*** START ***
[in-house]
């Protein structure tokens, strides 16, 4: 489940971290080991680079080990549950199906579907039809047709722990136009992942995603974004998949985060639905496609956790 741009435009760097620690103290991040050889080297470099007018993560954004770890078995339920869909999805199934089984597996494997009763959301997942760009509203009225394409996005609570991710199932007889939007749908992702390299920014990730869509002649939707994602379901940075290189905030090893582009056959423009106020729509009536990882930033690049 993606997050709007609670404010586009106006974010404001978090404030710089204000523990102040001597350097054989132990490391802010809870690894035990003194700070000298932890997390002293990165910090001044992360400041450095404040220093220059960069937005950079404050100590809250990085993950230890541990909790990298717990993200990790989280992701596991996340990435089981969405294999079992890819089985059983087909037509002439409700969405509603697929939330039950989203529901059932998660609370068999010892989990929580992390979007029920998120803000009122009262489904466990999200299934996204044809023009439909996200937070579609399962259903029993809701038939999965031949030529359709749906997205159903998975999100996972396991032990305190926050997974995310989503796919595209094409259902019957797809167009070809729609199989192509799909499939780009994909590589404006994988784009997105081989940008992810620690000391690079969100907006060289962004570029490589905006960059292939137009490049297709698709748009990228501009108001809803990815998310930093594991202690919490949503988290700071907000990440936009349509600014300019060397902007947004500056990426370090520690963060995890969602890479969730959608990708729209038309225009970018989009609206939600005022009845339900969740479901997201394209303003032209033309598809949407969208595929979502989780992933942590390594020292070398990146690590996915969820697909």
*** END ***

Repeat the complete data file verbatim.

[in-house]
């Protein structure tokens, strides 16, 4: 489940971290080991680079080990549950199906579907039809047709722990136009992942995603974004998949985060639905496609956790 741009435009760097620690103290991040050889080297470099007018993560954004770890078995339920869909999805199934089984597996494997009763959301997942760009509203009225394409996005609570991710199932007889939007749908992702390299920014990730869509002649939707994602379901940075290189905030090893582009056959423009106020729509009536990882930033690049 993606997050709007609670404010586009106006974010404001978090404030710089204000523990102040001597350097054989132990490391802010809870690894035990003194700070000298932890997390002293990165910090001044992360400041450095404040220093220059960069937005950079404050100590809250990085993950230890541990909790990298717990993200990790989280992701596991996340990435089981969405294999079992890819089985059983087909037509002439409700969405509603697929939330039950989203529901059932998660609370068999010892989990929580992390979007029920998120803000009122009262489904466990999200299934996204044809023009439909996200937070579609399962259903029993809701038939999965031949030529359709749906997205159903998975999100996972396991032990305190926050997974995310989503796919595209094409259902019957797809167009070809729609199989192509799909499939780009994909590589404006994988784009997105081989940008992810620690000391690079969100907006060289962004570029490589905006960059292939137009490049297709698709748009990228501009108001809803990815998310930093594991202690919490949503988290700071907000990440936009349509600014300019060397902007947004500056990426370090520690963060995890969602890479969730959608990708729209038309225009970018989009609206939600005022009845339900969740479901997201394209303003032209033309598809949407969208595929979502989780992933942590390594020292070398990146690590996915969820697909």